In addition to taking photographs he is also teaching photography classes across western Canada. The goal of these classes are to assist people to use their digital cameras more effectively and to get away from just taking photographs on the camera’s auto mode.
“There's this perception that you have to learn everything about your camera in order to do so, but that's not actually true with the digital camera age,” he said. “You can be taught in three hours how to get off auto, get nice pictures, and not have to learn all of your features.”
He prefers to do as little editing as possible to his images. The current trend towards extensive editing of images in Photoshop or other editing programs therefore does not appeal to him. Instead, his next goal as a photographer is to return to the basics by taking black and white photographs.
“When you do black and white, you really have to pay attention to your lighting, you have to pay attention to your bright and dark areas, the leading light, the composition rules,” he said. “In most cameras you can actually shoot in black and white. You don't have to shoot in colour and convert later. So that's why, when you shoot in black and white, you're actually becoming a better photographer rather than compensating by spending two hours in Photoshop to fix it.”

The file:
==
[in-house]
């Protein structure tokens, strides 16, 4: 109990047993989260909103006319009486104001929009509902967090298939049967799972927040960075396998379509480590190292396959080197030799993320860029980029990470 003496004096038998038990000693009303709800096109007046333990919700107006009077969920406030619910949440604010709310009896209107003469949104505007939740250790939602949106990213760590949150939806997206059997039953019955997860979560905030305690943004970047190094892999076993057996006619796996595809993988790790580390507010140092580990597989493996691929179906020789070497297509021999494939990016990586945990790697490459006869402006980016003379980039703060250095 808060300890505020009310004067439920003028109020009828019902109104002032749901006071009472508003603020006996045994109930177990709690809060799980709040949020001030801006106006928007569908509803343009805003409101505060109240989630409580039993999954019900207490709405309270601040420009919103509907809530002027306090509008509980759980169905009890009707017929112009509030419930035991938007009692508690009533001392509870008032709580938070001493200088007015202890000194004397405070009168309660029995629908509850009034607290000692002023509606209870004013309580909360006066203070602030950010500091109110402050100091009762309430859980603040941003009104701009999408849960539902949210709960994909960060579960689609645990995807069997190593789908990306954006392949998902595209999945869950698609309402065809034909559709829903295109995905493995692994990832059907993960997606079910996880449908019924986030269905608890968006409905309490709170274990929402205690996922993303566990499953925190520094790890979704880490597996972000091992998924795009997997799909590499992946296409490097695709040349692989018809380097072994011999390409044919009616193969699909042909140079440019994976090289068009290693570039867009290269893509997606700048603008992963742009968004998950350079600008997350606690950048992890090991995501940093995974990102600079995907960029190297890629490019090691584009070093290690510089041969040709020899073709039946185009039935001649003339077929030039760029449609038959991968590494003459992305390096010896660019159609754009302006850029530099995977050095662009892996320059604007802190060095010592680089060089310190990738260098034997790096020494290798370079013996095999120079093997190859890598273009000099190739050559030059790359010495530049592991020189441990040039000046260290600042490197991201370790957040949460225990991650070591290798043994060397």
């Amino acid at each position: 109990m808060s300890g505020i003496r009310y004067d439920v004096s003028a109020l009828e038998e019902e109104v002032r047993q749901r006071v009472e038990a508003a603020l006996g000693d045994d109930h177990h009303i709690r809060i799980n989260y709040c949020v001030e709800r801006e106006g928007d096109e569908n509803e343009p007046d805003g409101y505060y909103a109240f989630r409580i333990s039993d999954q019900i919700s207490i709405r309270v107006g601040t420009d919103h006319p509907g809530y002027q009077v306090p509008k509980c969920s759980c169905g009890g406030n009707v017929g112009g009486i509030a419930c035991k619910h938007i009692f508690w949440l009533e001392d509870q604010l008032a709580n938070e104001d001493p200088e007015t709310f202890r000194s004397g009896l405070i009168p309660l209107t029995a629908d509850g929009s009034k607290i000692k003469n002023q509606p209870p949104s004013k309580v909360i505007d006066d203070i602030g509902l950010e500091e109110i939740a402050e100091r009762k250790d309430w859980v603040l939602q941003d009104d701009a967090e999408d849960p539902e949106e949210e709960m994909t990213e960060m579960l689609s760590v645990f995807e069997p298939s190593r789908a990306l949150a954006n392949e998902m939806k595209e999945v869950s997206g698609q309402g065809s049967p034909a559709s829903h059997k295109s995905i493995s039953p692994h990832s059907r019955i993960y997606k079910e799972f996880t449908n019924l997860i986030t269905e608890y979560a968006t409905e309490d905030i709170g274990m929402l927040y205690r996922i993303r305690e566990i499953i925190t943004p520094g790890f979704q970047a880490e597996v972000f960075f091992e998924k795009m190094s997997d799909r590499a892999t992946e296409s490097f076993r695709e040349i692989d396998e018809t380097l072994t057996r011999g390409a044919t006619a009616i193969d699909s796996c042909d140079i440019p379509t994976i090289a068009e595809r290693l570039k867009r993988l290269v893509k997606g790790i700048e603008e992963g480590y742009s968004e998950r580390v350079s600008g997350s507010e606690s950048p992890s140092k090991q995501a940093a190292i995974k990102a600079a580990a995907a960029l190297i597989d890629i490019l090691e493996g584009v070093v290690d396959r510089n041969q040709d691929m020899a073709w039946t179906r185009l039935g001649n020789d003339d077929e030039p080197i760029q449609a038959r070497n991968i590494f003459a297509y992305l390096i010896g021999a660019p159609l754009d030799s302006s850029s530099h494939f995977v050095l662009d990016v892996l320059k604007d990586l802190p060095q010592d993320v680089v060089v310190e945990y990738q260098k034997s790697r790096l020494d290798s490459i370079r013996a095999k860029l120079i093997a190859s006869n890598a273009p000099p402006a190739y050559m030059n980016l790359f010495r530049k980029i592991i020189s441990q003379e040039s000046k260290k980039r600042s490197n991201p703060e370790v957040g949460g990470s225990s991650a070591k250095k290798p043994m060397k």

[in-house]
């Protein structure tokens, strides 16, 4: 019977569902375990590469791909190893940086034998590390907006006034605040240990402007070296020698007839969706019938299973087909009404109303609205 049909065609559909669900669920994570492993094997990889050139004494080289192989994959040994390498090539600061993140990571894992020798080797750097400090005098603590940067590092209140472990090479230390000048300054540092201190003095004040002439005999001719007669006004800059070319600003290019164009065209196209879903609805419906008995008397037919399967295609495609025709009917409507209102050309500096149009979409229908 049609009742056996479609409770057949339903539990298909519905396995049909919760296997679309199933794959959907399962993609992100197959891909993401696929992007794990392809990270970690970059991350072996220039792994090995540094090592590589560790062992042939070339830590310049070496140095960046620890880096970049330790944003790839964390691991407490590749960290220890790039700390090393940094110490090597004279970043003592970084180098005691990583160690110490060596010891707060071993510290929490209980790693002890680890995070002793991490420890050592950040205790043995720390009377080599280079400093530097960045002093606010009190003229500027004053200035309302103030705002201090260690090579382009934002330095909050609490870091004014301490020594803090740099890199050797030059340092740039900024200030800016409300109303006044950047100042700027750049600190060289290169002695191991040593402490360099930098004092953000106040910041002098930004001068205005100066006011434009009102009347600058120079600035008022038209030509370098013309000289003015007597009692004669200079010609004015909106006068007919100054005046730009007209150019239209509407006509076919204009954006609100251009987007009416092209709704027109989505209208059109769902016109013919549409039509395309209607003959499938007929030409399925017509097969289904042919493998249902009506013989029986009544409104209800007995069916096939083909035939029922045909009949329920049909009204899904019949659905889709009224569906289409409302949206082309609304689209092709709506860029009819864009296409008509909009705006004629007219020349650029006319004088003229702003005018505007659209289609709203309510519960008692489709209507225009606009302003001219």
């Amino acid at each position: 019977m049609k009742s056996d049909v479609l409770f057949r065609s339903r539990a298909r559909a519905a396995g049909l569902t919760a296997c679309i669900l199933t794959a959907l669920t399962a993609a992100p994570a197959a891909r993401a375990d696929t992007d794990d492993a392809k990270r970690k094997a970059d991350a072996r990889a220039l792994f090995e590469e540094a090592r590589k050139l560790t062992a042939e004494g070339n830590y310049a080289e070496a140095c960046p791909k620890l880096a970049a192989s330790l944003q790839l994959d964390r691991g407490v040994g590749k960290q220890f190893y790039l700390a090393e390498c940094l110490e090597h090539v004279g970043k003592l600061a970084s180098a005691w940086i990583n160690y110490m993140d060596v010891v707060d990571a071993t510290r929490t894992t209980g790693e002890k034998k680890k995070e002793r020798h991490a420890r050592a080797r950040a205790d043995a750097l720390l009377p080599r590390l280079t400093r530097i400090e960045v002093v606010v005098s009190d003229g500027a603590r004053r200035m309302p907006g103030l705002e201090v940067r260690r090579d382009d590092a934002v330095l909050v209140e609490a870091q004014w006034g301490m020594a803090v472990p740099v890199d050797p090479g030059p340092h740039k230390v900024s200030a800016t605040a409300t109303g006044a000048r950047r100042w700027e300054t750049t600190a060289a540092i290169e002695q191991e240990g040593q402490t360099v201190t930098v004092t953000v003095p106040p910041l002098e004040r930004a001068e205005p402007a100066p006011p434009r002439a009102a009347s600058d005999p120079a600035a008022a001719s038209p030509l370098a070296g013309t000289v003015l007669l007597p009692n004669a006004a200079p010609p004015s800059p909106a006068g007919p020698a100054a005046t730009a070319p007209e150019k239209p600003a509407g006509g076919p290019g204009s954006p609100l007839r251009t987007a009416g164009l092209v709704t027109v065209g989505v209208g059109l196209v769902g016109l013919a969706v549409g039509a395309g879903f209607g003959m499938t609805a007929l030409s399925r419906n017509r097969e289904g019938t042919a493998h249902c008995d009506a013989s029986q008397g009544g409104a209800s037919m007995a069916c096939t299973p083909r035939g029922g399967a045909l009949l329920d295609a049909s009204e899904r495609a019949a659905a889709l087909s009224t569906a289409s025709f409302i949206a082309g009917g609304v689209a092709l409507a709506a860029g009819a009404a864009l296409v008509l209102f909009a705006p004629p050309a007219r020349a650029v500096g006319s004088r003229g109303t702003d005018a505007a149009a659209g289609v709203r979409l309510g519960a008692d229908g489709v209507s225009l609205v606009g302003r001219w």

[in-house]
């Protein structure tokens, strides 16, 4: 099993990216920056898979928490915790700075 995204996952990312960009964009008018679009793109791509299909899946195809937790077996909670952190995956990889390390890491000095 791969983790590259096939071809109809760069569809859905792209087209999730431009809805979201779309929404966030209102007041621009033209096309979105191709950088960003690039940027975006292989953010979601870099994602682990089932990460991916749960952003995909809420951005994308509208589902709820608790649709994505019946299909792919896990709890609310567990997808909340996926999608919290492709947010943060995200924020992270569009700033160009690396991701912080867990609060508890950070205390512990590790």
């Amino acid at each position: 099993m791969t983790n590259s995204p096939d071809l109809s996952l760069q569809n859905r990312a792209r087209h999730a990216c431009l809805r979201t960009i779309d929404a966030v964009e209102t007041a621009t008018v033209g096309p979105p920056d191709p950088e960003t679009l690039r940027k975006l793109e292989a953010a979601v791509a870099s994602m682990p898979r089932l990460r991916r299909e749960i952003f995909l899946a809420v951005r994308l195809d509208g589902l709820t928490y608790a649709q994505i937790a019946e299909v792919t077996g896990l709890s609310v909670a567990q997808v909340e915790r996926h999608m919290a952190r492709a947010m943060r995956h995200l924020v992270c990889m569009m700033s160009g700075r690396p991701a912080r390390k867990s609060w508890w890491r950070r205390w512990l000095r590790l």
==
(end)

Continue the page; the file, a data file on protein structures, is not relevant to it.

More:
For more information about Attrell’s upcoming photography classes and to see his photographs, visit his website at www.anywhere.ca